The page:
Study Hall

Supported By

Remixing Old Songs: When The New Wears Off

Think about a song you never want to hear again and come up with ways to give it new life...
This article is provided by Behind The Mixer.

I call it the Bryan Adams curse.

In the mid-1980s, his music was heard on every station with a music format of top 40, adult contemporary, and even smooth jazz. From his rock songs to his ballads, his music was everywhere.

Today, I’m apt to switch stations when I hear one. But what if he released remixes of his music? I’m listening.

The Bryan Adams curse doesn’t often happen with artists. Instead, we get the Goyte song curse.

In 2011, they released the song “Somebody That I Used to Know.” It was unique and it was everywhere, finally crossing over into background music for advertisements.  Would I listen to it today? Ask me again in a year.

It’s one thing to talk songs as a music lover but as an audio engineer, it’s another conversation completely. Not only do we have to listen to the music we’ve grown to hate (the Goyte curse), I’ll put it that we must keep it interesting for the audience, in our case the church congregation.

Artists recognize the need to keep songs fresh. Enter the dance mix, the live version, the version with the “lost” verse, or the ever popular acoustic version. I don’t count adding rap to country music because that’s not a remix, that’s a travesty.

During the pre-Beatles era, remixes filled the Top 40 radio charts. It was common for the same song to be on week’s chart multiple times because it was covered by various bands with different arrangements and people loved those versions.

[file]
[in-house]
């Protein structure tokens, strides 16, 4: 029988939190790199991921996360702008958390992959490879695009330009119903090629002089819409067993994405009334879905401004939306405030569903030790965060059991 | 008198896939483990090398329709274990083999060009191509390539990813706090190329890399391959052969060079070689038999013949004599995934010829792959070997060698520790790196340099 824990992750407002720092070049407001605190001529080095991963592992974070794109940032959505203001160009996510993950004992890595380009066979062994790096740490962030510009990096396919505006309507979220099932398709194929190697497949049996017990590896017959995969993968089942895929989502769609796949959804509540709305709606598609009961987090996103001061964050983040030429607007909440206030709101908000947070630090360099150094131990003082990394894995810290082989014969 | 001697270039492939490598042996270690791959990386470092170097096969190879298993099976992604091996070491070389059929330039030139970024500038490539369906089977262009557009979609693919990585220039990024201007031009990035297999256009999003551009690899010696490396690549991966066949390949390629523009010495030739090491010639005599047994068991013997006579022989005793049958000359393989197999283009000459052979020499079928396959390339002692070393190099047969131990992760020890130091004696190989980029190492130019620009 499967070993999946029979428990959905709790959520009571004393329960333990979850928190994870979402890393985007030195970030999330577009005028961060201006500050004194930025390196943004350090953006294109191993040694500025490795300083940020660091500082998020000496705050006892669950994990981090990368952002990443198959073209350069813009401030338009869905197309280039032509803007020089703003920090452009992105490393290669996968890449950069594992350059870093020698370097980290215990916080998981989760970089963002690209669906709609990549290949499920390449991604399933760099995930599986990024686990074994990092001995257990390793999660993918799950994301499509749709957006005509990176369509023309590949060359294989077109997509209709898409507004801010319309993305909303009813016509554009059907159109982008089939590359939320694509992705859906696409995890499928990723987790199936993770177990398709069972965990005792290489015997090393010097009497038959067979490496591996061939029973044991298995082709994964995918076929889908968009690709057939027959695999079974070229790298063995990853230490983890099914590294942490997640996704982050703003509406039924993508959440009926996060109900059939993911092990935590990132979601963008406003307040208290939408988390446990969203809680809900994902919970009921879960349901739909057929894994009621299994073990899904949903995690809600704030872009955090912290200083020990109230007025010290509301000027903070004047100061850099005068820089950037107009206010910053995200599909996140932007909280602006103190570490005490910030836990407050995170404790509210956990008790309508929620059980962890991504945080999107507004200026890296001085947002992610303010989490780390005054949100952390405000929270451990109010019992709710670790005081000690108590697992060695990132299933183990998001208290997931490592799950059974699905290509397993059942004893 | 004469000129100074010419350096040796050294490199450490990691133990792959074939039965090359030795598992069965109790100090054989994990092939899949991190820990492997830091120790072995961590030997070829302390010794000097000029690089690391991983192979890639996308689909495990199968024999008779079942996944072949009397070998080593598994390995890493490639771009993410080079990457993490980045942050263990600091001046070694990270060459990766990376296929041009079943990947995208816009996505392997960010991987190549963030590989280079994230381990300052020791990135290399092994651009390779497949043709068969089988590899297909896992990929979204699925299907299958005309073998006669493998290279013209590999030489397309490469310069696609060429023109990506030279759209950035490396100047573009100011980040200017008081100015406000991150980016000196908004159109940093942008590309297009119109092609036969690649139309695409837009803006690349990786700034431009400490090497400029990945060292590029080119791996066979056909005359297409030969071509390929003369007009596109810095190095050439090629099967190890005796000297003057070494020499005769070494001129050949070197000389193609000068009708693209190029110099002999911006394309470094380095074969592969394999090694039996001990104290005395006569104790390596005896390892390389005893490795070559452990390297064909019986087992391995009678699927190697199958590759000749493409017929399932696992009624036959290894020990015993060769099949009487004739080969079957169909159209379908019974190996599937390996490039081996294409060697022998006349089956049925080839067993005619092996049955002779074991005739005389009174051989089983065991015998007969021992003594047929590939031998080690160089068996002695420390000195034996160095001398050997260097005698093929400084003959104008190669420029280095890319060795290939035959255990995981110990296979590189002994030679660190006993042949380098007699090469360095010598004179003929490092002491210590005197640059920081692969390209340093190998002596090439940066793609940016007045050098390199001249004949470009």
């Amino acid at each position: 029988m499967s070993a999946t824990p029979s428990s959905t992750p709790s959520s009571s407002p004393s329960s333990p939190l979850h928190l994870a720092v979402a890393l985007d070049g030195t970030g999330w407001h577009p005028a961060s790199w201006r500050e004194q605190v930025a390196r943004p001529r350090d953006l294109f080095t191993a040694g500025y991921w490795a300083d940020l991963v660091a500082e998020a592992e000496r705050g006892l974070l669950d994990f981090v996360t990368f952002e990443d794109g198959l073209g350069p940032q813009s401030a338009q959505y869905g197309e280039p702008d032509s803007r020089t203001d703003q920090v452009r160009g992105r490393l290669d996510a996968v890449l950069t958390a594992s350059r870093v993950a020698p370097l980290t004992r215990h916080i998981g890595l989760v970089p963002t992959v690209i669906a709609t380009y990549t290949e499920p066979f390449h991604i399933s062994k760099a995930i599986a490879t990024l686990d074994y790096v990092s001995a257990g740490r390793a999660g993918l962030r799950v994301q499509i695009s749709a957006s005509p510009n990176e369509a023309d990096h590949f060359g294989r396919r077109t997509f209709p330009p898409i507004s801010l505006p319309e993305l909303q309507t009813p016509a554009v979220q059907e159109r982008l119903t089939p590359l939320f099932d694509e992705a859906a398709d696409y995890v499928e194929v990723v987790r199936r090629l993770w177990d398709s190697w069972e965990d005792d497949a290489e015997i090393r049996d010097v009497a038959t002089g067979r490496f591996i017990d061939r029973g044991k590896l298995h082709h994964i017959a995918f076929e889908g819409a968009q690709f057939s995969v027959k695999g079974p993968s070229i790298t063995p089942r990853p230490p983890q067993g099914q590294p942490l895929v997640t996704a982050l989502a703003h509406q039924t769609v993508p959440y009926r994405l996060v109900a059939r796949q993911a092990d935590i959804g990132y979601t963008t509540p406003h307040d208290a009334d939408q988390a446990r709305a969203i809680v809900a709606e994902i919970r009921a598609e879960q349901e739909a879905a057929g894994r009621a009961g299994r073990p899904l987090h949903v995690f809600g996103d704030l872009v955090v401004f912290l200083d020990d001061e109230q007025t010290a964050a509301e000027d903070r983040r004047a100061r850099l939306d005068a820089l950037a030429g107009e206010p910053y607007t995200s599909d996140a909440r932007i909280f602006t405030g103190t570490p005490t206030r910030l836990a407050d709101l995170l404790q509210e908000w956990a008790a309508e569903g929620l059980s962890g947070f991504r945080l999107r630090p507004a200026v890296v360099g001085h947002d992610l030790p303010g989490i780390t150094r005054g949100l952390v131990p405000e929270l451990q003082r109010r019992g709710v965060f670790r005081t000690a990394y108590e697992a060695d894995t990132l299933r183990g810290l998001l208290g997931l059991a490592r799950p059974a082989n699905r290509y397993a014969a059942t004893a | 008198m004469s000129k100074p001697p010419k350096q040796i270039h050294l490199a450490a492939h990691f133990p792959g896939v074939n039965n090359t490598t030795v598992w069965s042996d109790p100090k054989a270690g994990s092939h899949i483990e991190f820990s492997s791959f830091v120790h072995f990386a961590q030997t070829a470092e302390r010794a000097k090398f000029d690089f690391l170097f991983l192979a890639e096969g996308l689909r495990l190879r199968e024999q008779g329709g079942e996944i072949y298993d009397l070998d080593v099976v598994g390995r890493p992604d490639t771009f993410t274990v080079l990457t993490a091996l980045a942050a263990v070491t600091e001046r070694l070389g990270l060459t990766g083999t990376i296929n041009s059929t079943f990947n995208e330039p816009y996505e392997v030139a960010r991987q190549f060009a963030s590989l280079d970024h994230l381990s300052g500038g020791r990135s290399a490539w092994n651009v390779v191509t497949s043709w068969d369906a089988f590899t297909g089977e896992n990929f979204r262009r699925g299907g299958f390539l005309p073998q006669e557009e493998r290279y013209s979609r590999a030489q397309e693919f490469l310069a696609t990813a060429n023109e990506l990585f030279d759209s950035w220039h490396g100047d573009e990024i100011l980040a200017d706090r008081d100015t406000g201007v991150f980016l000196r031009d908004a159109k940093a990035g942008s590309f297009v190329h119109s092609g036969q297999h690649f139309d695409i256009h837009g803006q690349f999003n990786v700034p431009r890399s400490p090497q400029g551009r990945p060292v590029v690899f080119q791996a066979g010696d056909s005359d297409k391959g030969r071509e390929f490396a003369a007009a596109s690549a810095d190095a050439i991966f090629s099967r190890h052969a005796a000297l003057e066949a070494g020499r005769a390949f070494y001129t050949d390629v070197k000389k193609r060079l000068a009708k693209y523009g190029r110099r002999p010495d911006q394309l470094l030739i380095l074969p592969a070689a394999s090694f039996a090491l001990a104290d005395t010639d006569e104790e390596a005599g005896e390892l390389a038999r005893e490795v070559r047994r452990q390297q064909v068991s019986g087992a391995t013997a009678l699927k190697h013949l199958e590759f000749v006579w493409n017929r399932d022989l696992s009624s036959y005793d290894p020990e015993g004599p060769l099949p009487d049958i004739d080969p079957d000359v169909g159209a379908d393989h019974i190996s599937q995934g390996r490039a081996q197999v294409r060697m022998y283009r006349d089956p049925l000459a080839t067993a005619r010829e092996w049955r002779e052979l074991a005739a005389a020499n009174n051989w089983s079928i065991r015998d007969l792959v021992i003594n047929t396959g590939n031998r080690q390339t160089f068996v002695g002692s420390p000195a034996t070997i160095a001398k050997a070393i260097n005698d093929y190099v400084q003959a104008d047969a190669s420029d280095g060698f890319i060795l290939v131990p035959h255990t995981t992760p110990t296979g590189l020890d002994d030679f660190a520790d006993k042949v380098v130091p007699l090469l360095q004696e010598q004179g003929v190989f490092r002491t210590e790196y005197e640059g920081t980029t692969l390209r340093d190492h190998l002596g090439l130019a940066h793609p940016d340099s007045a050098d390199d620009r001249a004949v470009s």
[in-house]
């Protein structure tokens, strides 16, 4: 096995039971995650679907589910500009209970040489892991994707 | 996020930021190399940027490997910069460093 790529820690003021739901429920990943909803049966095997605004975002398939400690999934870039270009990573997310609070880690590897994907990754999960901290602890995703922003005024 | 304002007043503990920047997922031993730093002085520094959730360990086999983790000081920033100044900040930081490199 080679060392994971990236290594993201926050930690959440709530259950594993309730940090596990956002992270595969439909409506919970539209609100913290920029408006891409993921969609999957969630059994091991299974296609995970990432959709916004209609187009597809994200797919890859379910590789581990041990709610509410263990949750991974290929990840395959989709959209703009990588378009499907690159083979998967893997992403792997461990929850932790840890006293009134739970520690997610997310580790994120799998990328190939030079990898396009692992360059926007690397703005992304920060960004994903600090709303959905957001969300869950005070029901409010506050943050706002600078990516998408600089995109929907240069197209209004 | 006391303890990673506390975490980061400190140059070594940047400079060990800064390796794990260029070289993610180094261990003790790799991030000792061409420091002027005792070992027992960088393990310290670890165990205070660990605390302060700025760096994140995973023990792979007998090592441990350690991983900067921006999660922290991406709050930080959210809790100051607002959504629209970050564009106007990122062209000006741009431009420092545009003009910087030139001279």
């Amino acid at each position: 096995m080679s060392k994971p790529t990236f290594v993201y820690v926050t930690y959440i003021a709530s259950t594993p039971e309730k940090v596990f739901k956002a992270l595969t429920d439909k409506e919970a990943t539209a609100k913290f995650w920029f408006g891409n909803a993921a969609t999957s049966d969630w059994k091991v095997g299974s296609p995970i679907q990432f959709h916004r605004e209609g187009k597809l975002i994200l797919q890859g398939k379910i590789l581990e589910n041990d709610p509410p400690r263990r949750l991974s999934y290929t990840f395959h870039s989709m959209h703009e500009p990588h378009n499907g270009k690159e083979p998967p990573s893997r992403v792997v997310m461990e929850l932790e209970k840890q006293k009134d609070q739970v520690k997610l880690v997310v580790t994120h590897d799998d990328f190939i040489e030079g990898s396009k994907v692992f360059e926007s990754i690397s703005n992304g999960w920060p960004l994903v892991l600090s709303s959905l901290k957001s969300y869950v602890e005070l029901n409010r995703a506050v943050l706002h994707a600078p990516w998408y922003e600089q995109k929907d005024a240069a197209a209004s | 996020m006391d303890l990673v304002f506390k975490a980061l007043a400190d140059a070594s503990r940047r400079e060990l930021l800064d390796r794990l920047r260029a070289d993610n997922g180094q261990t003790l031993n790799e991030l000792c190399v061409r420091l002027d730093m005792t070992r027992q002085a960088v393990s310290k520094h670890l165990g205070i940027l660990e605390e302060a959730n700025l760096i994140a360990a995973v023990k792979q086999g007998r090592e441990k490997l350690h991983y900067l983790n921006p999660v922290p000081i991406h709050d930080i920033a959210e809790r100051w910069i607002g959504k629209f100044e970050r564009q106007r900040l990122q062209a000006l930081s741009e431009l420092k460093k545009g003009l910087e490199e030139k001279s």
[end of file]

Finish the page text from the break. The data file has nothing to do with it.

The artists do what they can but we also have a responsibility to keep songs fresh.

Live Remixing
Jump from the pop charts to what you and I work with every week: worship music, from hymns to contemporary worship. No matter the type of worship music, you’ve probably got a few songs you never want to hear again. 

I HATE the song “As the Deer.”  The lyrics go, “As the deer panteth for the water so my soul longeth after thee.” I never was a huge fan and long ago was at a church that sang it all the time. 

Time to talk details. Let’s say the song is in rotation for next week. With such dread of the song, what am I going to do? It’d be easy to slap together a mix and get through it. But what if I brainstormed ways of making it fresh? Surely I’m not the only person in the room tired of the old arrangement.

Remix Ideas
1) Steer the arrangement from worship band-lead to congregation-lead. For example, let the band own it for the first verse and then at the chorus, pull the volume back so the congregation’s voice carries it. The lead vocal would still be present but just above the congregation with the band in the back of the mix.

2) Treat choruses and verses differently so either the band is fuller for the verse or for the chorus, but not both. Listening to a song should be like riding in a car—no one wants to be stuck on a straight boring road for four minutes. They want hills and curves and pretty scenery.

Read More
Adamson Loudspeakers Deployed In A/V Upgrade At Capital Christian Center In California

3) Mix it differently. For example, with a full contemporary band, pull back the lows on the drums and bass and even push the highs on the piano and acoustic guitar. It’s like when a band covers a song. You have a lot of control, so have fun and get creative.

Think about a song you’d rather never hear again and come up with two or three ways to give it new life. There’s nothing wrong with creating a new arrangement; you might even get a few compliments.

Ready to learn and laugh? Chris Huff writes about the world of church audio at Behind The Mixer. He covers everything from audio fundamentals to dealing with musicians. He can even tell you the signs the sound guy is having a mental breakdown.

Supported By

Celebrating over 50 years of audio excellence worldwide, Audio-Technica is a leading innovator in transducer technology, renowned for the design and manufacture of microphones, wireless microphones, headphones, mixers, and electronics for the audio industry.